Following criticism from many quarters and official rebuke from the Presbyterian Church in America (PCA), Wycliffe Bible Translators and its primary implementing partner, SIL International, issued new guidelines in August saying familial language for God should normally be maintained in the text of Bible translations.
SIL convened an August meeting in Istanbul for translators and consultants to set standards. They then released a best practices statement that reaffirms belief in the eternal deity of Jesus Christ and says, "Scripture translations should promote understanding of the term 'Son of God' in all its richness, including his filial relationship with the Father, while avoiding any possible implication of sexual activity by God." Many Muslims balk at the Bible's familial language, because the Qur'an teaches that God could not have a son. Yet critics have pushed back against some translations promoted by scholars connected to SIL that substituted "Christ" for "Son of God" in order to avoid turning off Muslim readers.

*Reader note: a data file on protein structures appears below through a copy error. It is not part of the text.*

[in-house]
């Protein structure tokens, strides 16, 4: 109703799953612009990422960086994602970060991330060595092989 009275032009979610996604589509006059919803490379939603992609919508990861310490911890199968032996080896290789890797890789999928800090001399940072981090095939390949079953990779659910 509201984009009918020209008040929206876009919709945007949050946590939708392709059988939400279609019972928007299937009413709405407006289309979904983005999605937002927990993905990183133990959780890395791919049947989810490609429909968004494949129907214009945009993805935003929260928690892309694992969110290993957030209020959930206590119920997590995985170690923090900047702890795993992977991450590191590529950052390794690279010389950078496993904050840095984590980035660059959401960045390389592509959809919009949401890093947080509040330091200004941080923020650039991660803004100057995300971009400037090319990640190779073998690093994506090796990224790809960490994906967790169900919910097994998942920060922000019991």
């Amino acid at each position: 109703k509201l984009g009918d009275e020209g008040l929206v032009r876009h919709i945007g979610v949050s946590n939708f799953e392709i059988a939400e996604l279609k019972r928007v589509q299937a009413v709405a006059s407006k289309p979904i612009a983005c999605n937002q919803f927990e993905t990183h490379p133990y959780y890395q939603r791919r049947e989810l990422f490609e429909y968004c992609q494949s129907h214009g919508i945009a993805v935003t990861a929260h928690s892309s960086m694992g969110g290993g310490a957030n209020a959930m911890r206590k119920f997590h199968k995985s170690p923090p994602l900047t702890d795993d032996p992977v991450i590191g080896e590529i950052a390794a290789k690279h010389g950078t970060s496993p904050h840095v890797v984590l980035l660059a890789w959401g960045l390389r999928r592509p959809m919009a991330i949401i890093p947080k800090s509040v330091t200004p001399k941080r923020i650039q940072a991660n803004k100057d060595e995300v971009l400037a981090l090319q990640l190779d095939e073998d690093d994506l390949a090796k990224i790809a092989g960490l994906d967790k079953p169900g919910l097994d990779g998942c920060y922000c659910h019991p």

The new statement satisfies some scholars by affirming the importance of the relationship between the divine Son and his Father. Still, SIL has preserved some wiggle room for translators, saying such terms "should normally be maintained in the text but should not be insisted upon at the expense of comprehension." The process laid out in the statement allows translators to consider non-literal translations of "Son of God" so long as they "conserve as much of the familial meaning as possible" and include the literal translation in the paratext (such as footnotes or introductions).
A similar statement also released in August by Wycliffe and prepared in Orlando affirms that in most cases the literal translation ...1